In Houston, Restoring Buffalo Bayou

General / People / Places / October 6, 2015

The city of Houston, long known for its jam-packed freeways and ambitious skyline, is now returning to its bayou roots – thanks to a skillful landscape restoration by SWA.

Buffalo Bayou may be one of the reasons the city was established in Texas, but the park bearing its name had been a little down at the heels.

“It’s a river that runs through the heart of the city,” says Scott McCready, principal at SWA, the firm that worked with the Buffalo Bayou Partnership on the project. “There’s a park that’s persisted, but also suffering from issues like lack of access and facilities.”

The 160 acre park – 25 to 30 feet below grade of surrounding roadways – was also falling victim to frequent flooding. “It’s pretty normal around here,” he says. “Bayous by nature move laterally over time, and that’s accelerated by the river, and an unstable environment.”

Houston actually receives more rainfall than Seattle, though in more extreme events – usually big storms followed by long droughts in the summer. One of the results was that over time, many of the park’s trails had been covered in silt.

SWA’s landscape management solution is a series of flood “benches” that allow water to flow over the banks more easily and create places where silt can drop down. Workers come in later with equipment to scoop it out. “The silt can be reused – it’s very fertile,” he says.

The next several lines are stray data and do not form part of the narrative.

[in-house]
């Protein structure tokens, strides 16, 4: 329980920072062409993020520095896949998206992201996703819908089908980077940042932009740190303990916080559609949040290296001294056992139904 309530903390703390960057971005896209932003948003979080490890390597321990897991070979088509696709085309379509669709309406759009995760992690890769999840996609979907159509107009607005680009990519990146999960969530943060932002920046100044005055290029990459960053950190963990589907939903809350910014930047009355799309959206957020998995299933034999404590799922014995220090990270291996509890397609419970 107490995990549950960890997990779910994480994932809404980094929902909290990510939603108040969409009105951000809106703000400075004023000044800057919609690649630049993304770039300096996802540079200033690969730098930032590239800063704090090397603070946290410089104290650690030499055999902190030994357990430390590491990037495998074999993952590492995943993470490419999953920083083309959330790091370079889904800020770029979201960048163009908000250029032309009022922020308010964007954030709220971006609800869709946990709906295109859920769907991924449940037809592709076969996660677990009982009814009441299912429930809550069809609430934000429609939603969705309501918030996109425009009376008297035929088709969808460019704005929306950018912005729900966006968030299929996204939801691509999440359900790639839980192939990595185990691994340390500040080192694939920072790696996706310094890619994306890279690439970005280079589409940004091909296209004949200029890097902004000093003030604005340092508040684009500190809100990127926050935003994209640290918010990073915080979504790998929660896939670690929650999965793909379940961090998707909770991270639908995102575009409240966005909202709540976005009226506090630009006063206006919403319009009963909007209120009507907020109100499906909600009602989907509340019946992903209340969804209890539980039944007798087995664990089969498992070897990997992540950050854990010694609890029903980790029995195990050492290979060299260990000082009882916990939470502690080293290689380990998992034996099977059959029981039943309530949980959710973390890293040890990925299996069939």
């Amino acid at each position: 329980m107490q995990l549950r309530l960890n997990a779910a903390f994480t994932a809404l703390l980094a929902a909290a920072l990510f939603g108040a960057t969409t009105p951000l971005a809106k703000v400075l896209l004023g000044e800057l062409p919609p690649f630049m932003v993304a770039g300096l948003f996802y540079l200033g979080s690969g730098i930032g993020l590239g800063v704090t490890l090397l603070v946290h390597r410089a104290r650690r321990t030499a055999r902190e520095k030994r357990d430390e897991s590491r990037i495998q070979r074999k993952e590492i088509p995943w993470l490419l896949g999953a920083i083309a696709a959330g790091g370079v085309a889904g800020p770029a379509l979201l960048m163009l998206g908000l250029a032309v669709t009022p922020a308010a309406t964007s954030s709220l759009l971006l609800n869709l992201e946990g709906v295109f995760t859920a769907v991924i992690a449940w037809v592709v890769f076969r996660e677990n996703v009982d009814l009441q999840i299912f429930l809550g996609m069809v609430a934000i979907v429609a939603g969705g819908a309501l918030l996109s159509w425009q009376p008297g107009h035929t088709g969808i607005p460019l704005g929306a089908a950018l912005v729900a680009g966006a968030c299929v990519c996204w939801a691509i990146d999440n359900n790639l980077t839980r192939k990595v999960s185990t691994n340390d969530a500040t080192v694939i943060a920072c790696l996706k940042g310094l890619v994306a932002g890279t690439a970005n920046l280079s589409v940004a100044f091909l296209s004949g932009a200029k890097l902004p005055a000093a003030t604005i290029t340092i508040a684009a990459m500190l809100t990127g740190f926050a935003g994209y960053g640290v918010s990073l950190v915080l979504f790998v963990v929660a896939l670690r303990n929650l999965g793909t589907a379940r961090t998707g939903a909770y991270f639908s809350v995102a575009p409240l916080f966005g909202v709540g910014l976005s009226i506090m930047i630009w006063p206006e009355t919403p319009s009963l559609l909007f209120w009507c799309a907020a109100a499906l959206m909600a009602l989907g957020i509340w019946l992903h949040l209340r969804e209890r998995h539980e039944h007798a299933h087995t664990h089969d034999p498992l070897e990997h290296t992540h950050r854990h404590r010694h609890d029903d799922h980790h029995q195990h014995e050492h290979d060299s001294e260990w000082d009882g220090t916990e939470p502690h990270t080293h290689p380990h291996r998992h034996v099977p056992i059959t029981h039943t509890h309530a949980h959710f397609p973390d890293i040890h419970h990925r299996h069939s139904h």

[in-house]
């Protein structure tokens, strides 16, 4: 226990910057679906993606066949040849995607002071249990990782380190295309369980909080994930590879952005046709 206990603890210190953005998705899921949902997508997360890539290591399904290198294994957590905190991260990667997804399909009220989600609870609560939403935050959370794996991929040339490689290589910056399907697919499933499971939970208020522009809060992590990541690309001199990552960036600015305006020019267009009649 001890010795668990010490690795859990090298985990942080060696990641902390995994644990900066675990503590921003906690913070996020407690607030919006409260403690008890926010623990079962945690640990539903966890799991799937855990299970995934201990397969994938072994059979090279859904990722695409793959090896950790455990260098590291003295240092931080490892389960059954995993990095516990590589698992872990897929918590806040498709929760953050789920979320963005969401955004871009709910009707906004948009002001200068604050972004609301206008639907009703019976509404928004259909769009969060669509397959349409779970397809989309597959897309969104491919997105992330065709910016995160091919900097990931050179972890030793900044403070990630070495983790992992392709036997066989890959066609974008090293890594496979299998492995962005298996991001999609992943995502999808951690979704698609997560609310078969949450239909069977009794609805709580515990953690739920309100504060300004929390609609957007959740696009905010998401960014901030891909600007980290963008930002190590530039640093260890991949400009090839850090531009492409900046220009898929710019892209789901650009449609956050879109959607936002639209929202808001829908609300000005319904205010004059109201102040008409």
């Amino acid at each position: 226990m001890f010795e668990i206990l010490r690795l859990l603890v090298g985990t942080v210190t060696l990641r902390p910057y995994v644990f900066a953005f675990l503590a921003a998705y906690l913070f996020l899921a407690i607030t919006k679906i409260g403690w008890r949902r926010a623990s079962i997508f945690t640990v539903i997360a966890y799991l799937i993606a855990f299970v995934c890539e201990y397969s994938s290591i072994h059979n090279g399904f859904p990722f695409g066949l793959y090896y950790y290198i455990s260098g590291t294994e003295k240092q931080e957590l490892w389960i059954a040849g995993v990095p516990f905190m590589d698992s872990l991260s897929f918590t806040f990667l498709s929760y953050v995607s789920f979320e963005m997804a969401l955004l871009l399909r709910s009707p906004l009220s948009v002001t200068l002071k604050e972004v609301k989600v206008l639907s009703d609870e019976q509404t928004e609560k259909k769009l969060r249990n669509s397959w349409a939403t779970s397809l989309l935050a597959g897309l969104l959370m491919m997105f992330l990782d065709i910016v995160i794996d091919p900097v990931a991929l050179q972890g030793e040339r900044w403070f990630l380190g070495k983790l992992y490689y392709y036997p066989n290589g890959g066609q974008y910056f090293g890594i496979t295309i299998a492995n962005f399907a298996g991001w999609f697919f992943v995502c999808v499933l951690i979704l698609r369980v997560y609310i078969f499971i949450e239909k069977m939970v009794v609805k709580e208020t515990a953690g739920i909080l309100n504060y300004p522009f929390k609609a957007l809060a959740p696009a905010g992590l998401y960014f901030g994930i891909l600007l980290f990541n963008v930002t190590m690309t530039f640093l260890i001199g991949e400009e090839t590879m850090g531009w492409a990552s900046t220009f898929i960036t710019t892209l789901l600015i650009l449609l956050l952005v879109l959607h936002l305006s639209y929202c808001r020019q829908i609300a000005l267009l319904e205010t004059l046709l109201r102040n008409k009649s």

That silt challenge resolved, SWA moved on to rethinking the trail system for biking, hiking and walking, dividing the bayou up into four segments for a broader range of users. “Before the pedestrian bridges were there, you’d come in and be committed to a two-to-three-hour journey,” he says. “Now you can come in for a half hour and a more limited exposure.”

The firm was interested in managing the ecology of the site as well, pulling up 50 percent of its mowed turf, and re-foresting it, planting meadows and tress for unused areas, and creating outdoor rooms.

The result is an new identity for Houston at the place where it got its start. “Now when someone calls it ‘Bayou City,’ you can see why,” he says. “It reshapes people’s experiences when they come here.”

Just to prove that a picture’s worth a thousand words, newly minted postcards of Houston depict a very green Buffalo Bayou Park in the foreground, and that famous skyline off in the distance.

The freeways may still be crowded, but now there’s green space that inspires the people who drive them.

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Michael Welton




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